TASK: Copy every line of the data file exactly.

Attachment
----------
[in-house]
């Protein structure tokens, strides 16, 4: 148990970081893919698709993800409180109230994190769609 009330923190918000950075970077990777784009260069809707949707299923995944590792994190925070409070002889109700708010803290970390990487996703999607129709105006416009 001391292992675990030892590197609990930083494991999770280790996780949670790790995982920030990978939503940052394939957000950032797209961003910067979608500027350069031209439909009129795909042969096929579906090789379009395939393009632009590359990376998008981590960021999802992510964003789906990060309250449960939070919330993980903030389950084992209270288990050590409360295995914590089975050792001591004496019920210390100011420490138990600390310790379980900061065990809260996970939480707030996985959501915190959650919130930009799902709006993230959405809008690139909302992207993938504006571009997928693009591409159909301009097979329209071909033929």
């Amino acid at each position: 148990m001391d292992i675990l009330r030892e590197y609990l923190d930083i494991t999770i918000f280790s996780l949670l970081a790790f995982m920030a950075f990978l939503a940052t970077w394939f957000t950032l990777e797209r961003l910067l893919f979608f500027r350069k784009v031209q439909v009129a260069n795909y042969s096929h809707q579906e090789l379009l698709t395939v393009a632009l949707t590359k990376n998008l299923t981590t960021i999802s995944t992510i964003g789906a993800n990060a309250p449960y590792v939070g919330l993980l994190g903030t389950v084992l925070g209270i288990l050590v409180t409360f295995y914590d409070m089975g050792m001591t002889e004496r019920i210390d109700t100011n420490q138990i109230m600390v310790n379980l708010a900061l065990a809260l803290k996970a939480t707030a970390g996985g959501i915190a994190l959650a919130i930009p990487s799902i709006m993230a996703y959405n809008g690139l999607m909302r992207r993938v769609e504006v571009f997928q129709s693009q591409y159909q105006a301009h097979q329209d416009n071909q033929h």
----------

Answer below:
[in-house]
């Protein structure tokens, strides 16, 4: 148990970081893919698709993800409180109230994190769609 009330923190918000950075970077990777784009260069809707949707299923995944590792994190925070409070002889109700708010803290970390990487996703999607129709105006416009 001391292992675990030892590197609990930083494991999770280790996780949670790790995982920030990978939503940052394939957000950032797209961003910067979608500027350069031209439909009129795909042969096929579906090789379009395939393009632009590359990376998008981590960021999802992510964003789906990060309250449960939070919330993980903030389950084992209270288990050590409360295995914590089975050792001591004496019920210390100011420490138990600390310790379980900061065990809260996970939480707030996985959501915190959650919130930009799902709006993230959405809008690139909302992207993938504006571009997928693009591409159909301009097979329209071909033929």
């Amino acid at each position: 148990m001391d292992i675990l009330r030892e590197y609990l923190d930083i494991t999770i918000f280790s996780l949670l970081a790790f995982m920030a950075f990978l939503a940052t970077w394939f957000t950032l990777e797209r961003l910067l893919f979608f500027r350069k784009v031209q439909v009129a260069n795909y042969s096929h809707q579906e090789l379009l698709t395939v393009a632009l949707t590359k990376n998008l299923t981590t960021i999802s995944t992510i964003g789906a993800n990060a309250p449960y590792v939070g919330l993980l994190g903030t389950v084992l925070g209270i288990l050590v409180t409360f295995y914590d409070m089975g050792m001591t002889e004496r019920i210390d109700t100011n420490q138990i109230m600390v310790n379980l708010a900061l065990a809260l803290k996970a939480t707030a970390g996985g959501i915190a994190l959650a919130i930009p990487s799902i709006m993230a996703y959405n809008g690139l999607m909302r992207r993938v769609e504006v571009f997928q129709s693009q591409y159909q105006a301009h097979q329209d416009n071909q033929h």